"They are all innocent until proven guilty. Not me, I am a liar until I am proven honest."
No one will read Asking For It and write that it was an enjoyable, fun read. Asking For It is one of the hardest books I've read, just like Only Ever Yours was, and that's why it's so important. It makes you aware of all the prejudices you have about certain things and confronts you in an uncomfortably direct way - the only way to really make you see that we are all part of a rape culture and that we all have to change to make that stop.
It's the beginning of the summer in a small town in Ireland. Emma O'Donovan is eighteen years old, beautiful, happy, confident. One night, there's a party. Everyone is there. All eyes are on Emma.
The next morning, she wakes on the front porch of her house. She can't remember what happened, she doesn't know how she got there. She doesn't know why she's in pain. But everyone else does.
Photographs taken at the party show, in explicit detail, what happened to Emma that night. But sometimes people don't want to believe what is right in front of them, especially when the truth concerns the town's heroes...
How do you review a book like this? I think the danger here is to praise it just for the message, and though I think the message is so amazing and important, a book must be more than an informercial; it has to captivate a reader, make you care for the characters and really transport you to another world.
Thankfully, it's Louise O'Neill who wrote this book and who can so easily do all of these things. Emma is by no means a likeable character (she's truly a bitch at times), but we come to care about her even though we see all her flaws. By choosing a bitchy main character, Louise O'Neill is risking losing readers, but she writes Emma so well that I just can't see that happening for anyone. Yes, she's not nice, but 1. you understand why, 2. that's just the way some people are and that's more than fine and 3. it shows that rape is NEVER okay, even when it happens to a girl who is not a disney princess.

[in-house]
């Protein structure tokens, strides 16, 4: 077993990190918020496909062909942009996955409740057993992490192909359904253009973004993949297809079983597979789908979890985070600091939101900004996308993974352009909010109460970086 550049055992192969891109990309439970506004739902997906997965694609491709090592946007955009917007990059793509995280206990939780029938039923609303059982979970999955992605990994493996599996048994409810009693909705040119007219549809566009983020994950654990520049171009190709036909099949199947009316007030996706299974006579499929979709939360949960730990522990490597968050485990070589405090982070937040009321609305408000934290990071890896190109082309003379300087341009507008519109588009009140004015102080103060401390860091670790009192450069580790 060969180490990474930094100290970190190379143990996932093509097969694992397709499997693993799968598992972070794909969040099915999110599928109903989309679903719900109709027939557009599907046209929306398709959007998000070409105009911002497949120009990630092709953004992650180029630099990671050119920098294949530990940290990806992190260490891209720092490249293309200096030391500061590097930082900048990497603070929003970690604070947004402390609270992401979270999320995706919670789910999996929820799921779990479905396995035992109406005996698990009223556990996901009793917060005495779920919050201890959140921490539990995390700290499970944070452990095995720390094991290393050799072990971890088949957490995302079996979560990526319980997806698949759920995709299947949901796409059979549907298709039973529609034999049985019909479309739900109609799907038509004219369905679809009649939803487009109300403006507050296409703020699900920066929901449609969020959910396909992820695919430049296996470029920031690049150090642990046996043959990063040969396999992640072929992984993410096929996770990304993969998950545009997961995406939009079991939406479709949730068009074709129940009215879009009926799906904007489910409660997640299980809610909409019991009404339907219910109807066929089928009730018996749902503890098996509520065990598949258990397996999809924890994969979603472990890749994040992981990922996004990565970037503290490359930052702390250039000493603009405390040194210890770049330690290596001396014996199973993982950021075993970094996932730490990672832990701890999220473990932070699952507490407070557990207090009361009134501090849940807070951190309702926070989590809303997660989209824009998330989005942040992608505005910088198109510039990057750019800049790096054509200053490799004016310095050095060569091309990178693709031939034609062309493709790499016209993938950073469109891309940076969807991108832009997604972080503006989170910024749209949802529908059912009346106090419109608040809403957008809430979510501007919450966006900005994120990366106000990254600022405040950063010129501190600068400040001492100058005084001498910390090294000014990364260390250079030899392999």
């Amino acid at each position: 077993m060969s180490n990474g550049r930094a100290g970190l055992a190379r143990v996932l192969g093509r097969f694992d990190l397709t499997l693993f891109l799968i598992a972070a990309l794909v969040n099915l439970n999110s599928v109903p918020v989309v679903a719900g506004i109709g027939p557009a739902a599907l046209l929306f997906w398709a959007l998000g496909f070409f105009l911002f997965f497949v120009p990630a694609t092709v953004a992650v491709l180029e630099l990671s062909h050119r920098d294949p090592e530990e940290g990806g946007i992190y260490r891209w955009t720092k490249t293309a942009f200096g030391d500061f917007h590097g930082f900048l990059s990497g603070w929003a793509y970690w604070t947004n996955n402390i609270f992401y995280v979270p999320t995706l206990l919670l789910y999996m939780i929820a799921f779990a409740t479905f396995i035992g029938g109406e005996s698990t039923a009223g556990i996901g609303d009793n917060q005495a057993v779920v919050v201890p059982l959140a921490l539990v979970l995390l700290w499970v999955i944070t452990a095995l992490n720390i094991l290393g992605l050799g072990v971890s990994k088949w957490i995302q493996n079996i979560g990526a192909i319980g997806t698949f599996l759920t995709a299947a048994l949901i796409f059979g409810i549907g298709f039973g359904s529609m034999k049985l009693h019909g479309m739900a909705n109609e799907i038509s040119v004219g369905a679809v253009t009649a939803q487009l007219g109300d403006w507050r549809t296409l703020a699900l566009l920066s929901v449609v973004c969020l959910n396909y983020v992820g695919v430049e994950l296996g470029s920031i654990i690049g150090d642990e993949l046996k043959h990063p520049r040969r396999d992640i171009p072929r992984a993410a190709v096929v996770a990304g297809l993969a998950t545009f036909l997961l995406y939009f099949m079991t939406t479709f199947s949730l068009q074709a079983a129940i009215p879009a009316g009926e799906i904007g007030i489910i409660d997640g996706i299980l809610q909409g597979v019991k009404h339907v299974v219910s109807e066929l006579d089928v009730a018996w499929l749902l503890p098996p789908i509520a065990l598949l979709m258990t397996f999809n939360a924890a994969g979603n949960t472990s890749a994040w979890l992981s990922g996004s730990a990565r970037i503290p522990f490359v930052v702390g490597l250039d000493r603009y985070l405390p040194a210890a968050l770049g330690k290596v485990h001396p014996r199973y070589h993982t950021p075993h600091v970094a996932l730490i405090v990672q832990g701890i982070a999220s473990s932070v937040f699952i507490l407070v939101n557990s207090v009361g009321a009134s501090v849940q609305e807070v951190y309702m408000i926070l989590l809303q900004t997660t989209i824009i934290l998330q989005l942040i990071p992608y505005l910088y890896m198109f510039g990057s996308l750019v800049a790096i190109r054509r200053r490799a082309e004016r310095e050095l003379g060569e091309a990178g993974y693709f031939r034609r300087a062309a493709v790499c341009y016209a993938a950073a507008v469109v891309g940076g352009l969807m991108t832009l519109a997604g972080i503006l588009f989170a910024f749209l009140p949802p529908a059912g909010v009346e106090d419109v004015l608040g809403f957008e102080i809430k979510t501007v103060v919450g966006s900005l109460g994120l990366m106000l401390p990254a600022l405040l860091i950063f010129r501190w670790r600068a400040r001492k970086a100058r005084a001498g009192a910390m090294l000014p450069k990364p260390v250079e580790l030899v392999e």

The other thing I loved about this book is how well-rounded the other characters are. It is the story of Emma and obviously the focus is on her, but all her friends are also really intriguing and as a reader, you see how they develop and grow as they go through this with Emma - or decide not to go through this with her. They all come across so realistically, which makes the story even more gripping.
This could have been me. That's the one thing I kept thinking while reading the book. Not just because the main character is also called Emma (which sometimes made it even more confrontational), but because I was just like her as a teenager. I had friends just like her. I know guys just like the guys in the book. I know that world and I know I would have ended up the same way as she did if I was less lucky.
And that's all it is: we live in a rape culture where some girls get lucky and don't get violated, and some girls, like Emma, do. So even though a book is so much more than its message, and trust me, this book is, the message is still so important here and just for that, everyone should read it - however uncomfortable and painful that might be.